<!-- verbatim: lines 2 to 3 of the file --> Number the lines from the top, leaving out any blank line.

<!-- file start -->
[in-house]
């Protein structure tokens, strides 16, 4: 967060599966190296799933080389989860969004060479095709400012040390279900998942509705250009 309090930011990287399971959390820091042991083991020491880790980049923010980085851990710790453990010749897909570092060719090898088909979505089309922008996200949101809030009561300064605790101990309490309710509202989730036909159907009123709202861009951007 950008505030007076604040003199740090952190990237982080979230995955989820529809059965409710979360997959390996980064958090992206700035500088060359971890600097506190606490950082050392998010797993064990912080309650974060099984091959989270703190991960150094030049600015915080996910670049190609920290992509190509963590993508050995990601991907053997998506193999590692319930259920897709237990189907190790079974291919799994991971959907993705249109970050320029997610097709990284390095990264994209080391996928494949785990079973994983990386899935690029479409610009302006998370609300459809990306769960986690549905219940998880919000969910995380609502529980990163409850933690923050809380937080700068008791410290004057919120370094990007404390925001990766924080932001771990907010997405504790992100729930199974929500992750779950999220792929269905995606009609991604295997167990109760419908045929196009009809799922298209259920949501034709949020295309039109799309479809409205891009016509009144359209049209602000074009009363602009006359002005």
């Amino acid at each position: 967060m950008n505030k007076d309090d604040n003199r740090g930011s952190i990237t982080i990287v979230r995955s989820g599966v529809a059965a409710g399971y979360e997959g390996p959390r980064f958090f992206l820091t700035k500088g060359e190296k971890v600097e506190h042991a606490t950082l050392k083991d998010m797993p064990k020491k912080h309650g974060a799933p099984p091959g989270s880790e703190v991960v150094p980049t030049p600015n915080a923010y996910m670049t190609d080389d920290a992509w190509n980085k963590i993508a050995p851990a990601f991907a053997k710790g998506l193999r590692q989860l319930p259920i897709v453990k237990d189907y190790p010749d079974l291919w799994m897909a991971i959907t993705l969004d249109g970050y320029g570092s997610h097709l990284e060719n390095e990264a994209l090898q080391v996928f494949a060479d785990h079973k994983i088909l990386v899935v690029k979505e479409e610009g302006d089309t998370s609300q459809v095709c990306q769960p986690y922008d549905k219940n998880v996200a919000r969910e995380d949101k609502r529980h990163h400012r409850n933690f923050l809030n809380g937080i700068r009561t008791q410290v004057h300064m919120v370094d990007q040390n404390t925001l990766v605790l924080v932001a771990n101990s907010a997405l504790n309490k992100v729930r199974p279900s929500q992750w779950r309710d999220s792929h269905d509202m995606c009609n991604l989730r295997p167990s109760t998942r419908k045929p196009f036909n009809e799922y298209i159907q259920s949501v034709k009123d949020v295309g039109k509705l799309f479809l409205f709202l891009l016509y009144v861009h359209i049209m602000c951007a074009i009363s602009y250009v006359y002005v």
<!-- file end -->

């Protein structure tokens, strides 16, 4: 967060599966190296799933080389989860969004060479095709400012040390279900998942509705250009 309090930011990287399971959390820091042991083991020491880790980049923010980085851990710790453990010749897909570092060719090898088909979505089309922008996200949101809030009561300064605790101990309490309710509202989730036909159907009123709202861009951007 950008505030007076604040003199740090952190990237982080979230995955989820529809059965409710979360997959390996980064958090992206700035500088060359971890600097506190606490950082050392998010797993064990912080309650974060099984091959989270703190991960150094030049600015915080996910670049190609920290992509190509963590993508050995990601991907053997998506193999590692319930259920897709237990189907190790079974291919799994991971959907993705249109970050320029997610097709990284390095990264994209080391996928494949785990079973994983990386899935690029479409610009302006998370609300459809990306769960986690549905219940998880919000969910995380609502529980990163409850933690923050809380937080700068008791410290004057919120370094990007404390925001990766924080932001771990907010997405504790992100729930199974929500992750779950999220792929269905995606009609991604295997167990109760419908045929196009009809799922298209259920949501034709949020295309039109799309479809409205891009016509009144359209049209602000074009009363602009006359002005």
């Amino acid at each position: 967060m950008n505030k007076d309090d604040n003199r740090g930011s952190i990237t982080i990287v979230r995955s989820g599966v529809a059965a409710g399971y979360e997959g390996p959390r980064f958090f992206l820091t700035k500088g060359e190296k971890v600097e506190h042991a606490t950082l050392k083991d998010m797993p064990k020491k912080h309650g974060a799933p099984p091959g989270s880790e703190v991960v150094p980049t030049p600015n915080a923010y996910m670049t190609d080389d920290a992509w190509n980085k963590i993508a050995p851990a990601f991907a053997k710790g998506l193999r590692q989860l319930p259920i897709v453990k237990d189907y190790p010749d079974l291919w799994m897909a991971i959907t993705l969004d249109g970050y320029g570092s997610h097709l990284e060719n390095e990264a994209l090898q080391v996928f494949a060479d785990h079973k994983i088909l990386v899935v690029k979505e479409e610009g302006d089309t998370s609300q459809v095709c990306q769960p986690y922008d549905k219940n998880v996200a919000r969910e995380d949101k609502r529980h990163h400012r409850n933690f923050l809030n809380g937080i700068r009561t008791q410290v004057h300064m919120v370094d990007q040390n404390t925001l990766v605790l924080v932001a771990n101990s907010a997405l504790n309490k992100v729930r199974p279900s929500q992750w779950r309710d999220s792929h269905d509202m995606c009609n991604l989730r295997p167990s109760t998942r419908k045929p196009f036909n009809e799922y298209i159907q259920s949501v034709k009123d949020v295309g039109k509705l799309f479809l409205f709202l891009l016509y009144v861009h359209i049209m602000c951007a074009i009363s602009y250009v006359y002005v």